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Open Space
Theatre Company

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SHTR

Performances:

April 7 - Wingfield Barns 01379 384505
April 8 - The Cut, Halesworth 0845 673 2123
April 13 - Beccles Public Hall 01502 770060
April 15 – The Hub, Huntingfield 01986 799130
April 20 - Diss Corn Hall 01379 652241
April 21 - Seagull Theatre, Lowestoft 01502 589726
April 22 - Fisher Theatre, Bungay 01986 897130


All performances at 7.30pm

Tickets £10 and £8.50 (concessions)

Actors

Ida - Frances Lamb
Miss Skillon - Sally Goodsell
Penelope Toop - Emma martin
Lionel Toop - Geoff Cadman
Lance Corporal Clive Winton - Ben Willmott
Bishop of Lax - Peter Sowerbutts
Rev Humphrey - Bob Good
The Intruder - Jake Kubala
Army Sergeant - Paul Baker

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Reivewby David Porter

To stage a classic, traditional, fast-paced, highly energetic romping farce well is a challenge for any theatre company.

Open Space proved themselves more than up to it when they brought ‘See How They Run’ to Lowestoft’s Seagull Theatre on their latest regional tour.

The company has created a richly varied back catalogue of productions from Chekhov and Ibsen to Alan Bennett and now this old Philip King favourite from wartime Britain, gently mocking and reminding us of changed times and long-gone social mores.

Director David Green has a knack for capturing the absurdities of mistaken identities, ludicrous vicars, alcohol, doors and entrances and frantic, mad-cap running about to perfection.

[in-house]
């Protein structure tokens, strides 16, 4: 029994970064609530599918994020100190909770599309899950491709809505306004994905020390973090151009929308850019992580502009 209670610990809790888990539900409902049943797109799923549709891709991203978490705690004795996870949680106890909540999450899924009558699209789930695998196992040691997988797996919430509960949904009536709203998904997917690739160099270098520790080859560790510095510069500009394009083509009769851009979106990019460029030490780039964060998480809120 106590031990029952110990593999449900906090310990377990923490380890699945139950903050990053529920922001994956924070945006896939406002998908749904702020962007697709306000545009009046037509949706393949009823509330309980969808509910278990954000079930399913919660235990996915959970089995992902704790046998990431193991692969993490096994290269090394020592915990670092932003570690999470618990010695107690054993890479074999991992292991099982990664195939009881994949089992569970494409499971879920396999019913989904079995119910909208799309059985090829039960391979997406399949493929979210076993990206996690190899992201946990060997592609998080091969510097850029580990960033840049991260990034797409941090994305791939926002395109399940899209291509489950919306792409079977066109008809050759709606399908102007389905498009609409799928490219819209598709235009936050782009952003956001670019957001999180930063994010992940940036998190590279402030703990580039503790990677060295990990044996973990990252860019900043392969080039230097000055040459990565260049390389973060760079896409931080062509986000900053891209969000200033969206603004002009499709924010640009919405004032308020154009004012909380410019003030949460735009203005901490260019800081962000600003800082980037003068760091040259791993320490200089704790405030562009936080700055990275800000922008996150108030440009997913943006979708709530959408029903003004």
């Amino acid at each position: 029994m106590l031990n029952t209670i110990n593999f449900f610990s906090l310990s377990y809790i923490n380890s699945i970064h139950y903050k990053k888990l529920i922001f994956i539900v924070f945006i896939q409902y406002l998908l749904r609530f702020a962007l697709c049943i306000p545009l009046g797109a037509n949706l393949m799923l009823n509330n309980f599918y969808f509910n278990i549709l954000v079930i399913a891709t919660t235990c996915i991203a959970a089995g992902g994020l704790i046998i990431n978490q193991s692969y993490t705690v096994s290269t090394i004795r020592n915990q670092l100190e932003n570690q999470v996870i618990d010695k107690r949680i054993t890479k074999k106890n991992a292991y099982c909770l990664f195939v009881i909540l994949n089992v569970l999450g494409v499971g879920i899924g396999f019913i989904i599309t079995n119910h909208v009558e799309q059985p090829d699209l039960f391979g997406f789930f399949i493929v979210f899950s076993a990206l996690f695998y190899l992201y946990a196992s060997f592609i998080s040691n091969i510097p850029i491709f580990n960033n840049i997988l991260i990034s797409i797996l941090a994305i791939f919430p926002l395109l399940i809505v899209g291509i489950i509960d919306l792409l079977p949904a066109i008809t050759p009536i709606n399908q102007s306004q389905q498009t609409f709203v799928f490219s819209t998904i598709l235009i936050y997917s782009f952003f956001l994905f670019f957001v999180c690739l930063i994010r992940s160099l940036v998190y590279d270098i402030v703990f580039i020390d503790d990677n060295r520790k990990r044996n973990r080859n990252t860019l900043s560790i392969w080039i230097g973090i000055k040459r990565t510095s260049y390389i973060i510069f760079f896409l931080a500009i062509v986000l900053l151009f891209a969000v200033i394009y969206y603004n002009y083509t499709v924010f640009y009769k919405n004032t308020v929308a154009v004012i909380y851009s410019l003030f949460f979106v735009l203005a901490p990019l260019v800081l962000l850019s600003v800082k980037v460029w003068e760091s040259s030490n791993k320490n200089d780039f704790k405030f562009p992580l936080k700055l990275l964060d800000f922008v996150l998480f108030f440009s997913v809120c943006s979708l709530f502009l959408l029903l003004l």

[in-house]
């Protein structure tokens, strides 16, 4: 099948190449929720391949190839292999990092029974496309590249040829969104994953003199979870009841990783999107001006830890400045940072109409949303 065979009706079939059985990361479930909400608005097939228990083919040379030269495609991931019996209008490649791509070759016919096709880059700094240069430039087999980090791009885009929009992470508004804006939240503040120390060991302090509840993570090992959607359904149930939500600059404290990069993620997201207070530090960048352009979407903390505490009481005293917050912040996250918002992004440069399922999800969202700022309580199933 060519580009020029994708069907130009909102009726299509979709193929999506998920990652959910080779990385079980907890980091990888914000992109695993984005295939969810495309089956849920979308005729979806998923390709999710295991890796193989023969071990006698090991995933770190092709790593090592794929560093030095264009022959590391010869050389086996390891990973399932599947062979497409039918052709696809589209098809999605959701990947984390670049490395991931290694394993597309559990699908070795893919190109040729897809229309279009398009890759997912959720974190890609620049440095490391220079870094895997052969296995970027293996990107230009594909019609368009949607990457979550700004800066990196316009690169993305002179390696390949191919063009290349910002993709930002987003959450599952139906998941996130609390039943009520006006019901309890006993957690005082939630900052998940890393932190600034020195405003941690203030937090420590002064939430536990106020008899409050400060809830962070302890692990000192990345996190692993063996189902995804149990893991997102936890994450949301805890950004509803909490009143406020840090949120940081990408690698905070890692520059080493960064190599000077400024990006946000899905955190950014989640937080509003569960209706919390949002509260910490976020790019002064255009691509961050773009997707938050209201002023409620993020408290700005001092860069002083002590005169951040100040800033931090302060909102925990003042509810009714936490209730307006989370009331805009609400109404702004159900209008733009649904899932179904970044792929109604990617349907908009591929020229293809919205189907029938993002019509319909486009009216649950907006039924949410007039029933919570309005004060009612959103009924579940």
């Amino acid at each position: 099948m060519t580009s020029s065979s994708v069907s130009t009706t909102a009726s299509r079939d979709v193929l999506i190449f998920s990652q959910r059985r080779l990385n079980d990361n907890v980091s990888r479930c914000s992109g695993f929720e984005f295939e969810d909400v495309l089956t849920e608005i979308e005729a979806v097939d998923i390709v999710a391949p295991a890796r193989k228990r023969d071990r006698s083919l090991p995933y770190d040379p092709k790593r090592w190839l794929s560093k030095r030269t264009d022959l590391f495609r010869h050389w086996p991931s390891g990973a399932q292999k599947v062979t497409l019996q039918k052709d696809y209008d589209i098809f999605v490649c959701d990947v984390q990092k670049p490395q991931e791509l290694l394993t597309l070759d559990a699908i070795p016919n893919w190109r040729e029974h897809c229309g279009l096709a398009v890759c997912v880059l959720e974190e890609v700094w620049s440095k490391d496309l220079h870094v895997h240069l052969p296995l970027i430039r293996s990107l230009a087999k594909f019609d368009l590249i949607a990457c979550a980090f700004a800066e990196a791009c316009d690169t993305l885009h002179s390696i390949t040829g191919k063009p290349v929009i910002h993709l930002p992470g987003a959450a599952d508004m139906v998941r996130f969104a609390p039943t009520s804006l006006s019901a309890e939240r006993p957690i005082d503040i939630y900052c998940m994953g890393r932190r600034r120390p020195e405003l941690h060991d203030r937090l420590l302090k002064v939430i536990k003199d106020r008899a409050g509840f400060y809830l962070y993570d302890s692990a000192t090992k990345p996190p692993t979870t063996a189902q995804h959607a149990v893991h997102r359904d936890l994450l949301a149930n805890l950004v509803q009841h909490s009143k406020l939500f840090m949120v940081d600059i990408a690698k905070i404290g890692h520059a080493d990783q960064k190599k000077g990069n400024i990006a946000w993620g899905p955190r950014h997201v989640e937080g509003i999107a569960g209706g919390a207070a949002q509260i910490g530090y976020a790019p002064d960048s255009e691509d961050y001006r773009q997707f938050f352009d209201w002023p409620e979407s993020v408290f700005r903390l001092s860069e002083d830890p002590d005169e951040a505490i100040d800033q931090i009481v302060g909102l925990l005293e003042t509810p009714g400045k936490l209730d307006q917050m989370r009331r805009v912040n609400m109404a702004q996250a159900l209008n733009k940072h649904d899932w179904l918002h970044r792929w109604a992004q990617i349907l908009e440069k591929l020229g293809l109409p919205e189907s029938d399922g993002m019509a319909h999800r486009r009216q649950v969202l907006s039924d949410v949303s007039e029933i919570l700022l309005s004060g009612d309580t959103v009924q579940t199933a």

He leads a talented cast including the always delightfully pompous Peter Sowerbutts as the Bishop, the increasingly masterful Emma Martin as the vicar’s unsuitable wife and introducing a talented Frances Lamb as the not-so-dumb maid.

 

See How They Run

A farce by Philip King
Touring April 7 - 22

A former colleague calls on a vicar's wife and ignites a delicious farce of mistaken identity. Set in a post-war English village, King's play originally ran for 18 months at the Comedy Theatre in London's West End, notching up 589 performances with a cast which included the young Joan Hickson. A fast-paced drama of blissful hilarity.

Doors and Vicars

With its line from the nursery rhyme, Three Blind Mice, it is a classic farce playing on midtaken identity, doors and vicars

King wrote the first act in 1942 and it was staged in rep in 1944 prior to a British tour as an entertainment for the troops. Transerred in 1944 to the Comedy Theatre it opened to rave reviews. The West End opening night was not without its perils: Three doodle bugs exploded narby. non-one budged until after the play was over, but Gee complained at the cast party that all three went off just as he was speaking his funniest lines.

 

 

 

 

 

 

 

 

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01986 894411
www.openspacetheatre.org.uk